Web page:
The Beginning and End.

Some Things Hacker School Taught Me

Yesterday was my final day of Hacker School as part of the Summer 2014 Batch.

Here are some things being a Hacker Schooler has taught me:

Getting Past My Fear of Asking Questions


One of my biggest fears has been asking questions to people with more experience and understanding than me, because I had felt that I would be judged for the things I didn’t know. I’ve had experiences with programmers in the past who have said things such as: “You wouldn’t have understood [the talk] anyway,” to blantant condescension about my lack of knowledge on the subject matters I was asking about. As a result, I had developed an aversion to “outing” myself as an idiot.

At Hacker School, I found myself asking questions on Zulip, tapping on shoulders, and exposing my ignorance. And pretty much every time, people were happy to share their knowledge with me, saving me hours of frustration that came with trying to figure things out on my own. StackOverflow and Google Fu can only get you so far. I do believe that this wouldn’t have been possible without the Hacker School social rules, but my time around other Hacker Schoolers has definitely lessened the general fear of seeking help. A good rule of thumb is that if you can’t figure something out on your own in 15 minutes, go look for help and save yourself from yourself. And if someone is rude to you for asking a question, then I’m not sure if I would want that person’s help — though it is quite possible they are having an off day.

Hardware is Not Scary


Before Hacker School, I had probably blinked an LED a few times and made a synthesizer of sorts with an Arduino, but was otherwise hesitant to touch hardware.

This past summer, I got to hack on Arduino, Raspberry Pi, and BeagleBone projects, with lots and lots of help from the lovely Dana. I made a surveillance camera to spy on my cat and stream it to the web, a light-reactive LED diplay with Adafruit NeoPixels, and helped build LED-bot.

Just as with software, you end up following tutorials, looking up documentation for pieces (and how to correctly connect them following circuit diagrams), and tinkering. It’s just with physical parts! And there’s something rather cool about building something tangible.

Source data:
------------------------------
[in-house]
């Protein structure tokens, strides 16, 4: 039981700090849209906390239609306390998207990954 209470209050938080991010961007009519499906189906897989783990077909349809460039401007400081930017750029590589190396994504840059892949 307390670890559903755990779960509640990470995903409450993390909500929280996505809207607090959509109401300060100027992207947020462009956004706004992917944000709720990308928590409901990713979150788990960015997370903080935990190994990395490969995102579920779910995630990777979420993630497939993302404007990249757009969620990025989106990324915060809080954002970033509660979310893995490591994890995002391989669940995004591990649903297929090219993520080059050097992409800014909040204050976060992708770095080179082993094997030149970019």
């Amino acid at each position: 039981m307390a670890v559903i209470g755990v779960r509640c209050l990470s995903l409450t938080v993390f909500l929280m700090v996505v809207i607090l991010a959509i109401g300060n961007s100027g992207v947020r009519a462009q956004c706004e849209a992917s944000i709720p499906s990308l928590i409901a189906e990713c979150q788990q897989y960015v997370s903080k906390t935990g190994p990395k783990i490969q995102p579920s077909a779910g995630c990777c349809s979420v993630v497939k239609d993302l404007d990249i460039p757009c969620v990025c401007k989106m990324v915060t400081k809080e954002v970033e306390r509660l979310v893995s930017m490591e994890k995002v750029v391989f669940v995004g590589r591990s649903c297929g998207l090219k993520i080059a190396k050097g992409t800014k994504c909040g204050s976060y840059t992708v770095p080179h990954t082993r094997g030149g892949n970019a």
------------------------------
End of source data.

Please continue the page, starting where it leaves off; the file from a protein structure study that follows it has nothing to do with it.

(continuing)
I ended up doing much more hardware than I had intended, but I am so grateful for the things that I learnt.

Learning to Tackle Projects (and understanding when to let go)


At Hacker School, I found myself getting curious about Haskell’s type inference system, found that the algorithms used theory that I didn’t understand, and spent a few weeks going down a type theory rabbit hole, eventually learning the Coq programming language (Coq is a Proof Assistant) through a UPenn grad course called Software Foundations. And I also decided to put my type theory learning on the back burner, so I could focus on exploring other things during my batch.

Anything difficult is going to have many stepping stones, and acknowledging that getting where you want to be might take several tries is totally ok. I am planning on continuing to tackle the type theory stuff in little chunks so that I don’t get overwhelmed by all of the information. This meant that I couldn’t just start and finish my stint into type theory in a week, but that it will take dedication and commitment that might take a year, or several years.

I think the notorious BitTorrent client project falls into this category. It’s quite a difficult project to see through to the very end (many HSers start, and eventually abandon their clients — myself included), and it was important to understand that many of got to a point where the project wasn’t bringing us joy anymore, and that we had grown tired of it (but wanted to finish at some point). Taking a break and putting the project somewhere out of mind for a while helped me feel rejuvenated after weeks spent on the BitTorrent client. I hope to revisit it at some point.

Some HSers even decided to create a BT Support Group.


This list is in no way complete. HS has taught me so many things about being a good programmer and a human being that I have trouble articulating at the moment.

Saying good-byes yesterday was overwhelming and there were many emotions; I don’t think it will quite sink in that the batch is over until we go back to the real world/school on Tuesday.

Never graduate. :‘)